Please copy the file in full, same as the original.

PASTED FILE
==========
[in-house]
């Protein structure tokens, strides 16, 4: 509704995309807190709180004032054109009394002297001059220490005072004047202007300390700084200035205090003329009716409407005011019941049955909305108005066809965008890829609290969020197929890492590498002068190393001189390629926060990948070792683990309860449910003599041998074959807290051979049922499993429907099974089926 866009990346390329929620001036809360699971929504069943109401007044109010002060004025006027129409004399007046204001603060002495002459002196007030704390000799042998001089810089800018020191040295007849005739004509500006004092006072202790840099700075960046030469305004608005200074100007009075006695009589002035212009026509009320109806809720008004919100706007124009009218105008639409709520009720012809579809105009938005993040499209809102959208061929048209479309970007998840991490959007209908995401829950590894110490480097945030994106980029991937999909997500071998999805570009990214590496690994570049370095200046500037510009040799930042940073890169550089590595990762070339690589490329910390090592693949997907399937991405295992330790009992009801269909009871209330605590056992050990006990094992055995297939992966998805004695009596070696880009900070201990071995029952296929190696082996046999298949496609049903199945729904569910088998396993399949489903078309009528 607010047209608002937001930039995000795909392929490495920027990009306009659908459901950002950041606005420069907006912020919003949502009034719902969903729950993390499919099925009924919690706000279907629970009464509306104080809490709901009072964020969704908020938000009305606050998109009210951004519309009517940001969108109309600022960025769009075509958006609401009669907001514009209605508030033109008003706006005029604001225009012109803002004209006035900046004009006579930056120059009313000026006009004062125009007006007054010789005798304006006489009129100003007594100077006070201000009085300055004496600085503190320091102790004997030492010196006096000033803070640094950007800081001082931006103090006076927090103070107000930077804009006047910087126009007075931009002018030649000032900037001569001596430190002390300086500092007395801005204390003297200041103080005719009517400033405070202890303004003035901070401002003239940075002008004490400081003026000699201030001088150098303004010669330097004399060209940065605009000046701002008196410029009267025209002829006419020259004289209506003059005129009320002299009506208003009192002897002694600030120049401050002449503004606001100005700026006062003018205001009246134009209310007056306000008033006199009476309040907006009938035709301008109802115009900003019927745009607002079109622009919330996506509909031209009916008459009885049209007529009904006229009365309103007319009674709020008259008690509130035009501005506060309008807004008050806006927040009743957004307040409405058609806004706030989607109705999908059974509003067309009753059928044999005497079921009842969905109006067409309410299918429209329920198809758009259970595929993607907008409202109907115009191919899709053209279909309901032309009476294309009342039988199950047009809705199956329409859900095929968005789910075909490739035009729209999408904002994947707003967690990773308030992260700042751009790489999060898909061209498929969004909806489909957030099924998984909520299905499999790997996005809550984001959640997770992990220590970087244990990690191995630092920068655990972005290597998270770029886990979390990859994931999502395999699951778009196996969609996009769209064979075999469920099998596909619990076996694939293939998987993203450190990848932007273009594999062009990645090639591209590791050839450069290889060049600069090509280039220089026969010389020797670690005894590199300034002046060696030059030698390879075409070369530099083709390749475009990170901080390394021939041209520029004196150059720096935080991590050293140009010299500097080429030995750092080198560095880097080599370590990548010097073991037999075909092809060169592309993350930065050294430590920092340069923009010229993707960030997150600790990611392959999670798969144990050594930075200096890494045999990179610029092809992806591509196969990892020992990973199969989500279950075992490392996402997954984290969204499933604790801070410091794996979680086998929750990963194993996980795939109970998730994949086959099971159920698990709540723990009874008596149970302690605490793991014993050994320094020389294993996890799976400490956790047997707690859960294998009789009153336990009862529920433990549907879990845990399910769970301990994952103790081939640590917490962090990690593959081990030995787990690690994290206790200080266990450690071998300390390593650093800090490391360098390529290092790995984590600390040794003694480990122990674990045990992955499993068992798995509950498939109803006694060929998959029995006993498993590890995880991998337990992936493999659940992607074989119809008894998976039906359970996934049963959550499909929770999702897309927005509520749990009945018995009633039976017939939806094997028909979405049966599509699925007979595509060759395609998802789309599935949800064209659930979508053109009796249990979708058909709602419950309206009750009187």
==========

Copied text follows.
[in-house]
């Protein structure tokens, strides 16, 4: 509704995309807190709180004032054109009394002297001059220490005072004047202007300390700084200035205090003329009716409407005011019941049955909305108005066809965008890829609290969020197929890492590498002068190393001189390629926060990948070792683990309860449910003599041998074959807290051979049922499993429907099974089926 866009990346390329929620001036809360699971929504069943109401007044109010002060004025006027129409004399007046204001603060002495002459002196007030704390000799042998001089810089800018020191040295007849005739004509500006004092006072202790840099700075960046030469305004608005200074100007009075006695009589002035212009026509009320109806809720008004919100706007124009009218105008639409709520009720012809579809105009938005993040499209809102959208061929048209479309970007998840991490959007209908995401829950590894110490480097945030994106980029991937999909997500071998999805570009990214590496690994570049370095200046500037510009040799930042940073890169550089590595990762070339690589490329910390090592693949997907399937991405295992330790009992009801269909009871209330605590056992050990006990094992055995297939992966998805004695009596070696880009900070201990071995029952296929190696082996046999298949496609049903199945729904569910088998396993399949489903078309009528 607010047209608002937001930039995000795909392929490495920027990009306009659908459901950002950041606005420069907006912020919003949502009034719902969903729950993390499919099925009924919690706000279907629970009464509306104080809490709901009072964020969704908020938000009305606050998109009210951004519309009517940001969108109309600022960025769009075509958006609401009669907001514009209605508030033109008003706006005029604001225009012109803002004209006035900046004009006579930056120059009313000026006009004062125009007006007054010789005798304006006489009129100003007594100077006070201000009085300055004496600085503190320091102790004997030492010196006096000033803070640094950007800081001082931006103090006076927090103070107000930077804009006047910087126009007075931009002018030649000032900037001569001596430190002390300086500092007395801005204390003297200041103080005719009517400033405070202890303004003035901070401002003239940075002008004490400081003026000699201030001088150098303004010669330097004399060209940065605009000046701002008196410029009267025209002829006419020259004289209506003059005129009320002299009506208003009192002897002694600030120049401050002449503004606001100005700026006062003018205001009246134009209310007056306000008033006199009476309040907006009938035709301008109802115009900003019927745009607002079109622009919330996506509909031209009916008459009885049209007529009904006229009365309103007319009674709020008259008690509130035009501005506060309008807004008050806006927040009743957004307040409405058609806004706030989607109705999908059974509003067309009753059928044999005497079921009842969905109006067409309410299918429209329920198809758009259970595929993607907008409202109907115009191919899709053209279909309901032309009476294309009342039988199950047009809705199956329409859900095929968005789910075909490739035009729209999408904002994947707003967690990773308030992260700042751009790489999060898909061209498929969004909806489909957030099924998984909520299905499999790997996005809550984001959640997770992990220590970087244990990690191995630092920068655990972005290597998270770029886990979390990859994931999502395999699951778009196996969609996009769209064979075999469920099998596909619990076996694939293939998987993203450190990848932007273009594999062009990645090639591209590791050839450069290889060049600069090509280039220089026969010389020797670690005894590199300034002046060696030059030698390879075409070369530099083709390749475009990170901080390394021939041209520029004196150059720096935080991590050293140009010299500097080429030995750092080198560095880097080599370590990548010097073991037999075909092809060169592309993350930065050294430590920092340069923009010229993707960030997150600790990611392959999670798969144990050594930075200096890494045999990179610029092809992806591509196969990892020992990973199969989500279950075992490392996402997954984290969204499933604790801070410091794996979680086998929750990963194993996980795939109970998730994949086959099971159920698990709540723990009874008596149970302690605490793991014993050994320094020389294993996890799976400490956790047997707690859960294998009789009153336990009862529920433990549907879990845990399910769970301990994952103790081939640590917490962090990690593959081990030995787990690690994290206790200080266990450690071998300390390593650093800090490391360098390529290092790995984590600390040794003694480990122990674990045990992955499993068992798995509950498939109803006694060929998959029995006993498993590890995880991998337990992936493999659940992607074989119809008894998976039906359970996934049963959550499909929770999702897309927005509520749990009945018995009633039976017939939806094997028909979405049966599509699925007979595509060759395609998802789309599935949800064209659930979508053109009796249990979708058909709602419950309206009750009187």